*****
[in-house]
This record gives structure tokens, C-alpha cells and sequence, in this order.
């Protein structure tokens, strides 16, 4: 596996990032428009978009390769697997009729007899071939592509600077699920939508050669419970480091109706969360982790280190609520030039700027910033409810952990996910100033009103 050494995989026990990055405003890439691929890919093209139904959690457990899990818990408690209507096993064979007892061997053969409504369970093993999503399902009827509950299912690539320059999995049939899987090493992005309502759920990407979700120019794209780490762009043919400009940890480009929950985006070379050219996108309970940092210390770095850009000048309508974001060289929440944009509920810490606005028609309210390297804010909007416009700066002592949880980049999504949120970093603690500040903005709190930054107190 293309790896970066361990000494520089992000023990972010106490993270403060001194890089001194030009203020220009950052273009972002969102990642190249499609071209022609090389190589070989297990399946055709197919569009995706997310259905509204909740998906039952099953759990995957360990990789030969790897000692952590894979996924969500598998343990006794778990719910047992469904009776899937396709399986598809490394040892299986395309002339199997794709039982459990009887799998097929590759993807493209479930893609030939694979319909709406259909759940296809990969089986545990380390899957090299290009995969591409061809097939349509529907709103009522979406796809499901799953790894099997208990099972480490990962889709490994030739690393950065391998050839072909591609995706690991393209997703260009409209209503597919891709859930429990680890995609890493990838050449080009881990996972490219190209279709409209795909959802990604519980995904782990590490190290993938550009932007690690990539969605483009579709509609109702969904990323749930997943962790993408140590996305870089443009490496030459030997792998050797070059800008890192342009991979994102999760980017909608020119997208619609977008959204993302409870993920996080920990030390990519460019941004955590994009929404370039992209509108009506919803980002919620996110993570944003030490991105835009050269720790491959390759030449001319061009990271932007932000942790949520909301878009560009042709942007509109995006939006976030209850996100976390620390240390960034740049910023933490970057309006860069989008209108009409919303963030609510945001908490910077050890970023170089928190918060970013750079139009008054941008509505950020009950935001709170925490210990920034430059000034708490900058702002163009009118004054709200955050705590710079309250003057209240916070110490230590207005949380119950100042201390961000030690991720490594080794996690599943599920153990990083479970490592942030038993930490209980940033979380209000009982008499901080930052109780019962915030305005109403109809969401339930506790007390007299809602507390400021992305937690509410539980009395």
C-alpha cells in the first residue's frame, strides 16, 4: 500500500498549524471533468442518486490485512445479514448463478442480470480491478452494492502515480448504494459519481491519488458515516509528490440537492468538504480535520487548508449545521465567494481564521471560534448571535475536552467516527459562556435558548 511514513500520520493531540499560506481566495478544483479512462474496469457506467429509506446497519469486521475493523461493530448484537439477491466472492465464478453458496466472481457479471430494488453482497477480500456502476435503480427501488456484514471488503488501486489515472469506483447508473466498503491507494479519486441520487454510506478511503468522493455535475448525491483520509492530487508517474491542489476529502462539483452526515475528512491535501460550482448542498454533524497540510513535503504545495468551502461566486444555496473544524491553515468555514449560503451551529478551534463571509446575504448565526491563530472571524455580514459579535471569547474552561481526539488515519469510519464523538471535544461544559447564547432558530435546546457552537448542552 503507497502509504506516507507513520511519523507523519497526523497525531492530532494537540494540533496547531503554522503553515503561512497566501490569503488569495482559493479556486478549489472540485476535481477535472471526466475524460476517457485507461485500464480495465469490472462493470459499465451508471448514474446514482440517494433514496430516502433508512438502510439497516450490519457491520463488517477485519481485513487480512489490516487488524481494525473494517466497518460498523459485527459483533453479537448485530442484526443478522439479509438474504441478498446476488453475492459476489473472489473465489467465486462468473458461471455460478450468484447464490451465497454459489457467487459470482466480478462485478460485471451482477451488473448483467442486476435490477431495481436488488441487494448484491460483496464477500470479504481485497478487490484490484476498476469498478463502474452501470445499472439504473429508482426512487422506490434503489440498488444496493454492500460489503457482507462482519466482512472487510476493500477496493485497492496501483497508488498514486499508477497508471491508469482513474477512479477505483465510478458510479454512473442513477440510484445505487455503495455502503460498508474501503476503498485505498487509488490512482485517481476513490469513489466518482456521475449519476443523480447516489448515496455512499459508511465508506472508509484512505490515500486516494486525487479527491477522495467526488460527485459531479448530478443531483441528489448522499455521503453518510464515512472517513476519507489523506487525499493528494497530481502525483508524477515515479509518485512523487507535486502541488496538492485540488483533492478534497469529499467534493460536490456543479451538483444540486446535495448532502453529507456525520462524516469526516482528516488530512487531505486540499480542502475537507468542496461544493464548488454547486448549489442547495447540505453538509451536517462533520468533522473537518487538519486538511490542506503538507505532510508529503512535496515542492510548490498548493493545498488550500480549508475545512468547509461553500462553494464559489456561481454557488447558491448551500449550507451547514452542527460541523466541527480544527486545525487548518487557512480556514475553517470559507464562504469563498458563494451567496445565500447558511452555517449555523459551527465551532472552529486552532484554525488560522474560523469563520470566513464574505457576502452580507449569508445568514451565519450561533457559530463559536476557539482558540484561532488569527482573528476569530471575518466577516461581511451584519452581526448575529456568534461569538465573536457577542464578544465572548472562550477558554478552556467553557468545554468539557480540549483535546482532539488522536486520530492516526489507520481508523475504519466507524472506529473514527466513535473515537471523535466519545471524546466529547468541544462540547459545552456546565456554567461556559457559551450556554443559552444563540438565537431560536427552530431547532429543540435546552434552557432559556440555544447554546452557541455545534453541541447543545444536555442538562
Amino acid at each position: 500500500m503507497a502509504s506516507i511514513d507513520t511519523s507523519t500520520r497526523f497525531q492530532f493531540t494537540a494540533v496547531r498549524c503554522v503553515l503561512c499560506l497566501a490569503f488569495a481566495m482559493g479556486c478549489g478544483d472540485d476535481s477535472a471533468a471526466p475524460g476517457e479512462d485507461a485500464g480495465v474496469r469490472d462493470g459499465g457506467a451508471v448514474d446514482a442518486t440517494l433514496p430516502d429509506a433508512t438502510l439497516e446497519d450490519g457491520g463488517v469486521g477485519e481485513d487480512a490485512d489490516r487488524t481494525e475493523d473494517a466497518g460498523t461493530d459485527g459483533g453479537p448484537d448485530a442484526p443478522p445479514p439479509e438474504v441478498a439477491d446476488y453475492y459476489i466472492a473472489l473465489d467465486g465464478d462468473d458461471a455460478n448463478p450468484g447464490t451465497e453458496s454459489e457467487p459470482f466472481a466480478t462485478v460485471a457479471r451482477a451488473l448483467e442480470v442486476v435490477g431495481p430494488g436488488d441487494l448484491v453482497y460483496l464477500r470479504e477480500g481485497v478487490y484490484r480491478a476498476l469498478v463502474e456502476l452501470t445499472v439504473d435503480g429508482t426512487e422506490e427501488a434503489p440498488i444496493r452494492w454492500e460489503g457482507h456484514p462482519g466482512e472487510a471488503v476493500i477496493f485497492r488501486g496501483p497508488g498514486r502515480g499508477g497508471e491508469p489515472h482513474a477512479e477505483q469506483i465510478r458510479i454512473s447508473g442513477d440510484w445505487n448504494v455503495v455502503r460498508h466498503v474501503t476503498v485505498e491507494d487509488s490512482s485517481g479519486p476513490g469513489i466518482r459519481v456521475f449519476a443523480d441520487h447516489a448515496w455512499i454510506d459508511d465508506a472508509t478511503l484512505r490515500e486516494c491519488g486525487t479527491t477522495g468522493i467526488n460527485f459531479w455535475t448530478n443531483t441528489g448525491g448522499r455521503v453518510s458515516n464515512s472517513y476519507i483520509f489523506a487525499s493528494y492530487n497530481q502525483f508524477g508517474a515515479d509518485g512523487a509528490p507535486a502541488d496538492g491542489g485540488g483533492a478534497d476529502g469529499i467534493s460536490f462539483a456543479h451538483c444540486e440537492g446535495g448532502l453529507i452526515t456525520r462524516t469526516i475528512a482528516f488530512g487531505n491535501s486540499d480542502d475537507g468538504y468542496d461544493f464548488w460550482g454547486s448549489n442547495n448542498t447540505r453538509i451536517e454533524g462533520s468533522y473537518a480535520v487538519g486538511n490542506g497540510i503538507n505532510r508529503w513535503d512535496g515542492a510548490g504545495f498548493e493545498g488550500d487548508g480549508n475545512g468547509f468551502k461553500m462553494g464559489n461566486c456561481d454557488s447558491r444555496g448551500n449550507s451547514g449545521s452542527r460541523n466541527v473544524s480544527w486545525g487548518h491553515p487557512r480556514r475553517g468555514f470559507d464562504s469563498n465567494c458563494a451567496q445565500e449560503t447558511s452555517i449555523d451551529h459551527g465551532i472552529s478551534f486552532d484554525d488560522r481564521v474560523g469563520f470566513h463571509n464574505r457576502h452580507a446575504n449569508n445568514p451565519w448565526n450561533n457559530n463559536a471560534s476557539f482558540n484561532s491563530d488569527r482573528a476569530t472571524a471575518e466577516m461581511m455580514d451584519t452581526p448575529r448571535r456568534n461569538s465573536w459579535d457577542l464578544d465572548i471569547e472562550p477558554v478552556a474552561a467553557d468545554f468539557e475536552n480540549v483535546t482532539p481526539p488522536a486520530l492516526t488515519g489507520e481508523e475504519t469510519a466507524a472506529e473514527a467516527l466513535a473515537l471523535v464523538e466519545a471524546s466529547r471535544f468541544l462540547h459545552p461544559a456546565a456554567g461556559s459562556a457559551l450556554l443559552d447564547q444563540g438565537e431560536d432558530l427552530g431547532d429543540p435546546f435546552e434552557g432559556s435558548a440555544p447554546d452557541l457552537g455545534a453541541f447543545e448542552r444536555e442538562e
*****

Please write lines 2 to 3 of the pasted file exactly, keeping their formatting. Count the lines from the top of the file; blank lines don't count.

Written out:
This record gives structure tokens, C-alpha cells and sequence, in this order.
């Protein structure tokens, strides 16, 4: 596996990032428009978009390769697997009729007899071939592509600077699920939508050669419970480091109706969360982790280190609520030039700027910033409810952990996910100033009103 050494995989026990990055405003890439691929890919093209139904959690457990899990818990408690209507096993064979007892061997053969409504369970093993999503399902009827509950299912690539320059999995049939899987090493992005309502759920990407979700120019794209780490762009043919400009940890480009929950985006070379050219996108309970940092210390770095850009000048309508974001060289929440944009509920810490606005028609309210390297804010909007416009700066002592949880980049999504949120970093603690500040903005709190930054107190 293309790896970066361990000494520089992000023990972010106490993270403060001194890089001194030009203020220009950052273009972002969102990642190249499609071209022609090389190589070989297990399946055709197919569009995706997310259905509204909740998906039952099953759990995957360990990789030969790897000692952590894979996924969500598998343990006794778990719910047992469904009776899937396709399986598809490394040892299986395309002339199997794709039982459990009887799998097929590759993807493209479930893609030939694979319909709406259909759940296809990969089986545990380390899957090299290009995969591409061809097939349509529907709103009522979406796809499901799953790894099997208990099972480490990962889709490994030739690393950065391998050839072909591609995706690991393209997703260009409209209503597919891709859930429990680890995609890493990838050449080009881990996972490219190209279709409209795909959802990604519980995904782990590490190290993938550009932007690690990539969605483009579709509609109702969904990323749930997943962790993408140590996305870089443009490496030459030997792998050797070059800008890192342009991979994102999760980017909608020119997208619609977008959204993302409870993920996080920990030390990519460019941004955590994009929404370039992209509108009506919803980002919620996110993570944003030490991105835009050269720790491959390759030449001319061009990271932007932000942790949520909301878009560009042709942007509109995006939006976030209850996100976390620390240390960034740049910023933490970057309006860069989008209108009409919303963030609510945001908490910077050890970023170089928190918060970013750079139009008054941008509505950020009950935001709170925490210990920034430059000034708490900058702002163009009118004054709200955050705590710079309250003057209240916070110490230590207005949380119950100042201390961000030690991720490594080794996690599943599920153990990083479970490592942030038993930490209980940033979380209000009982008499901080930052109780019962915030305005109403109809969401339930506790007390007299809602507390400021992305937690509410539980009395």